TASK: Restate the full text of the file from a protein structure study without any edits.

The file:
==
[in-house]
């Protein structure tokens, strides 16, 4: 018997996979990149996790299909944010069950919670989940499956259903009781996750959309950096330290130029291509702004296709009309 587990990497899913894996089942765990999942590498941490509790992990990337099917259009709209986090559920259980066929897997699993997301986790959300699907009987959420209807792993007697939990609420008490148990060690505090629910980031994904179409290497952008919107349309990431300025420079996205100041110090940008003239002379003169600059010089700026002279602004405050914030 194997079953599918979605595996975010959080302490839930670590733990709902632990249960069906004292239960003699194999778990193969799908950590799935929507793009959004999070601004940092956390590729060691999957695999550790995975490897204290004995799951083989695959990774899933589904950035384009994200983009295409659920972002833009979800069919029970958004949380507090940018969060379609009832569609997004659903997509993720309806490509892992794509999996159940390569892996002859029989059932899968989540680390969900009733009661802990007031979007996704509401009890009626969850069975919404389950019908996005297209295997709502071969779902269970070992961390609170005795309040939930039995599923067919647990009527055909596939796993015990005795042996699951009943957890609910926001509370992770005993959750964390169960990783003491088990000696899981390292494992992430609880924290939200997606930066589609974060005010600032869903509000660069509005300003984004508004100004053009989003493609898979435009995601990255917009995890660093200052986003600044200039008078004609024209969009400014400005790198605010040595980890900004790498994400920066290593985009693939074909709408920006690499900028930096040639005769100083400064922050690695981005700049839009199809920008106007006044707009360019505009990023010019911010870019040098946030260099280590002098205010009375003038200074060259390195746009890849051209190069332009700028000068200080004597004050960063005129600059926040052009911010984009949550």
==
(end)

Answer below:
[in-house]
């Protein structure tokens, strides 16, 4: 018997996979990149996790299909944010069950919670989940499956259903009781996750959309950096330290130029291509702004296709009309 587990990497899913894996089942765990999942590498941490509790992990990337099917259009709209986090559920259980066929897997699993997301986790959300699907009987959420209807792993007697939990609420008490148990060690505090629910980031994904179409290497952008919107349309990431300025420079996205100041110090940008003239002379003169600059010089700026002279602004405050914030 194997079953599918979605595996975010959080302490839930670590733990709902632990249960069906004292239960003699194999778990193969799908950590799935929507793009959004999070601004940092956390590729060691999957695999550790995975490897204290004995799951083989695959990774899933589904950035384009994200983009295409659920972002833009979800069919029970958004949380507090940018969060379609009832569609997004659903997509993720309806490509892992794509999996159940390569892996002859029989059932899968989540680390969900009733009661802990007031979007996704509401009890009626969850069975919404389950019908996005297209295997709502071969779902269970070992961390609170005795309040939930039995599923067919647990009527055909596939796993015990005795042996699951009943957890609910926001509370992770005993959750964390169960990783003491088990000696899981390292494992992430609880924290939200997606930066589609974060005010600032869903509000660069509005300003984004508004100004053009989003493609898979435009995601990255917009995890660093200052986003600044200039008078004609024209969009400014400005790198605010040595980890900004790498994400920066290593985009693939074909709408920006690499900028930096040639005769100083400064922050690695981005700049839009199809920008106007006044707009360019505009990023010019911010870019040098946030260099280590002098205010009375003038200074060259390195746009890849051209190069332009700028000068200080004597004050960063005129600059926040052009911010984009949550």